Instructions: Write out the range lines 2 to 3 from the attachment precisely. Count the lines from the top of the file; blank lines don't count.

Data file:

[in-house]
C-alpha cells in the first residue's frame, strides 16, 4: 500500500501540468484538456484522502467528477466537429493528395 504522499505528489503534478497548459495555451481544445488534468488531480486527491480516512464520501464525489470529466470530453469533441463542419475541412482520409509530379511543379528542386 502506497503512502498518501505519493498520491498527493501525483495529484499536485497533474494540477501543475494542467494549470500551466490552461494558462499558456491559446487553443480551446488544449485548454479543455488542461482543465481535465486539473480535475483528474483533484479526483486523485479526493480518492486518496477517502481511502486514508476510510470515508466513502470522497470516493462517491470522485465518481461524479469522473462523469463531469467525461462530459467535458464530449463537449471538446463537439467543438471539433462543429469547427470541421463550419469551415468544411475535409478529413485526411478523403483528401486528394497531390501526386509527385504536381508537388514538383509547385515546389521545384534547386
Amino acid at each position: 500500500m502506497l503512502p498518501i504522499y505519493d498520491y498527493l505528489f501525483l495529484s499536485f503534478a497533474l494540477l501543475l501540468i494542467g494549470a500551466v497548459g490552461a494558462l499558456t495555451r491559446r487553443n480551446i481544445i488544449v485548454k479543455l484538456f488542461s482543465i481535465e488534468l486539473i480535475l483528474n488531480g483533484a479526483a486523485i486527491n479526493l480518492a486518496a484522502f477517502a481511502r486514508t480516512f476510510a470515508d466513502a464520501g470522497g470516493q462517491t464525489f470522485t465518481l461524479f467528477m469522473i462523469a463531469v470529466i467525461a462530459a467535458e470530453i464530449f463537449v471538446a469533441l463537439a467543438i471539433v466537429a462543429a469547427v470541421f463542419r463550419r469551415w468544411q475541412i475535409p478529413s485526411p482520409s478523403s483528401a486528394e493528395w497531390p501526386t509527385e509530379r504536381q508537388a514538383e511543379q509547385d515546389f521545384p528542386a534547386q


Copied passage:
C-alpha cells in the first residue's frame, strides 16, 4: 500500500501540468484538456484522502467528477466537429493528395 504522499505528489503534478497548459495555451481544445488534468488531480486527491480516512464520501464525489470529466470530453469533441463542419475541412482520409509530379511543379528542386 502506497503512502498518501505519493498520491498527493501525483495529484499536485497533474494540477501543475494542467494549470500551466490552461494558462499558456491559446487553443480551446488544449485548454479543455488542461482543465481535465486539473480535475483528474483533484479526483486523485479526493480518492486518496477517502481511502486514508476510510470515508466513502470522497470516493462517491470522485465518481461524479469522473462523469463531469467525461462530459467535458464530449463537449471538446463537439467543438471539433462543429469547427470541421463550419469551415468544411475535409478529413485526411478523403483528401486528394497531390501526386509527385504536381508537388514538383509547385515546389521545384534547386
Amino acid at each position: 500500500m502506497l503512502p498518501i504522499y505519493d498520491y498527493l505528489f501525483l495529484s499536485f503534478a497533474l494540477l501543475l501540468i494542467g494549470a500551466v497548459g490552461a494558462l499558456t495555451r491559446r487553443n480551446i481544445i488544449v485548454k479543455l484538456f488542461s482543465i481535465e488534468l486539473i480535475l483528474n488531480g483533484a479526483a486523485i486527491n479526493l480518492a486518496a484522502f477517502a481511502r486514508t480516512f476510510a470515508d466513502a464520501g470522497g470516493q462517491t464525489f470522485t465518481l461524479f467528477m469522473i462523469a463531469v470529466i467525461a462530459a467535458e470530453i464530449f463537449v471538446a469533441l463537439a467543438i471539433v466537429a462543429a469547427v470541421f463542419r463550419r469551415w468544411q475541412i475535409p478529413s485526411p482520409s478523403s483528401a486528394e493528395w497531390p501526386t509527385e509530379r504536381q508537388a514538383e511543379q509547385d515546389f521545384p528542386a534547386q